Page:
This Saturday night (October 4, 2014) No. 2-ranked UFC welterweight Rory Macdonald will take on No. 9-ranked Tarec Saffiedine in the main event of UFC Fight Night 54 from the Scotiabank Center in Halifax, Nova Scotia, Canada.
A win will most likely put “Ares” in line for a title shot at the winner of UFC 181’s main event rematch between Johny Hendricks and Robbie Lawler.
Long thought to be the heir apparent to training partner and friend Georges St. Pierre’s long-held welterweight title, MacDonald last tasted defeat at UFC 167 in November 2013, losing a split decision to Lawler the very same night that “GSP” squeaked by Hendricks in highly controversial fashion before vacating the belt.
After a year where he acknowledged his heart wasn’t into fighting, MacDonald has rebounded well by defeating Demian Maia and Tyron Woodley via decision at UFC 170 and 174, respectively. But those wins, while impressive, aren’t exactly the statements a fighter needs to make to earn a title shot in the ultra-crowded UFC welterweight division.
Despite MacDonald’s anointment as the next welterweight champion, he still has a lot of work to do. Let’s take a look at why he may not be ready to fight for gold just yet.
It may not be the easiest case to make, as MacDonald owns wins in seven of his last eight bouts. However, he has not finished a bout in the UFC since his UFC 145 TKO of Che Mills, a fighter who is no longer even in the UFC. Winning his last four bouts by decision, the highly technical MacDonald will no doubt begin to gain the negative moniker of a fighter who plays it safe like “GSP” did. Both fighters use precision striking and smothering grappling to outclass opponents everywhere the fight goes while never risking an upset by opening themselves up.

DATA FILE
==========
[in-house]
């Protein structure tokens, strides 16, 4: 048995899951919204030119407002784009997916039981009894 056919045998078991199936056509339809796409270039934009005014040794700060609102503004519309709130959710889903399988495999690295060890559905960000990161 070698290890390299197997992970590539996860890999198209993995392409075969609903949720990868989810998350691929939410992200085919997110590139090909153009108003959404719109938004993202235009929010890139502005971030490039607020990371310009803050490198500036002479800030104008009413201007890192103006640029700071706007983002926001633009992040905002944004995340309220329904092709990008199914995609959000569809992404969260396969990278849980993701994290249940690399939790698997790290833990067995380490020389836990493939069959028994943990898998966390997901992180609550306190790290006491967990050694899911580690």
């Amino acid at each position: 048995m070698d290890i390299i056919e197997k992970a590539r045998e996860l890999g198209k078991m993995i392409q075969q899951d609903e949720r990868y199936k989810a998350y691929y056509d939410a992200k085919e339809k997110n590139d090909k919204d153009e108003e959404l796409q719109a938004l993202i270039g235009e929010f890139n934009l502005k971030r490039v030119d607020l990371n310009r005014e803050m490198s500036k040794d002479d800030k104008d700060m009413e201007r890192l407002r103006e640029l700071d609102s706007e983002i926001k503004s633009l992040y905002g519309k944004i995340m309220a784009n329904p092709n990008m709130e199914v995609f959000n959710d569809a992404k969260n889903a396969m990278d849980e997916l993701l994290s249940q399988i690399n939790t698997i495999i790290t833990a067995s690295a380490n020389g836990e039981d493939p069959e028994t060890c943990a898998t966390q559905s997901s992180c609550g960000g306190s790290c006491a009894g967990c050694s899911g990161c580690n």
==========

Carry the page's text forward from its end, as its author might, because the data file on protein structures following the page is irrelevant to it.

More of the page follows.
It’s certainly a winning strategy, as St. Pierre won an unprecedented nine straight welterweight title defenses. Yet the UFC is looking for excitement in their next 170-pound champion. A killer instinct certainly helps a fighter rise to top-level status, and MacDonald seems to have lost much of that since making his way to the Octagon.
The talent is obviously much better in the UFC, but when MacDonald was a hungry up-and-coming fighter in King of the Cage, he finished all ten of his bouts to earn his shot in the UFC. While that’s simply an unsustainable pace when tasked with the best fighters in the world, MacDonald may be fighting a bit safe, and that will hinder his cause considerably in today’s finish-focused UFC.
By comparison, Lawler has finished three of his five wins since coming back to the promotion at UFC 157 in February 2013. His decision wins were over MacDonald and Matt Brown, the Nos. 2 and 5-ranked fighters in a division that may be the most difficult in all of MMA. He nearly won the belt had it not been for a late round takedown from Hendricks in their battle at UFC 171 this past March.
If MacDonald decisions Saffiedine, he’ll own wins (albeit on the judges’ scorecards) over the Nos. 3, 7, 8, and 9-ranked fighters. While that’s a very impressive resume to be certain, it doesn’t include a finish of a top-ranked contender, and many believe Woodley is overrated.